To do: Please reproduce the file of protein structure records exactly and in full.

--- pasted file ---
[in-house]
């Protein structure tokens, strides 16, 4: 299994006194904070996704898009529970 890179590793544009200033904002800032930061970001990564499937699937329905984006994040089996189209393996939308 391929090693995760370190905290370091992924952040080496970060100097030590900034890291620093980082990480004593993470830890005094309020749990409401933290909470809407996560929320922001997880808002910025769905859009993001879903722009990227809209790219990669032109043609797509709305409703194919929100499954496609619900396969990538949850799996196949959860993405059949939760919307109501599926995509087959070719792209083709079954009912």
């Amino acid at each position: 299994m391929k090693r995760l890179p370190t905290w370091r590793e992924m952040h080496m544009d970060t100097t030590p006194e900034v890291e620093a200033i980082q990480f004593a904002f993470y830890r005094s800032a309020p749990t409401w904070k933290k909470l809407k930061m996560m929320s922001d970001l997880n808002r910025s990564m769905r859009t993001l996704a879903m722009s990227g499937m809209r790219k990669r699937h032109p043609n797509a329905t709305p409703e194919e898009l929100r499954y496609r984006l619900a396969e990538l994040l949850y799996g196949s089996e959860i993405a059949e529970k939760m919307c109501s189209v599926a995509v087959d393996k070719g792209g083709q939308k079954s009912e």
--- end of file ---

[in-house]
């Protein structure tokens, strides 16, 4: 299994006194904070996704898009529970 890179590793544009200033904002800032930061970001990564499937699937329905984006994040089996189209393996939308 391929090693995760370190905290370091992924952040080496970060100097030590900034890291620093980082990480004593993470830890005094309020749990409401933290909470809407996560929320922001997880808002910025769905859009993001879903722009990227809209790219990669032109043609797509709305409703194919929100499954496609619900396969990538949850799996196949959860993405059949939760919307109501599926995509087959070719792209083709079954009912």
């Amino acid at each position: 299994m391929k090693r995760l890179p370190t905290w370091r590793e992924m952040h080496m544009d970060t100097t030590p006194e900034v890291e620093a200033i980082q990480f004593a904002f993470y830890r005094s800032a309020p749990t409401w904070k933290k909470l809407k930061m996560m929320s922001d970001l997880n808002r910025s990564m769905r859009t993001l996704a879903m722009s990227g499937m809209r790219k990669r699937h032109p043609n797509a329905t709305p409703e194919e898009l929100r499954y496609r984006l619900a396969e990538l994040l949850y799996g196949s089996e959860i993405a059949e529970k939760m919307c109501s189209v599926a995509v087959d393996k070719g792209g083709q939308k079954s009912e």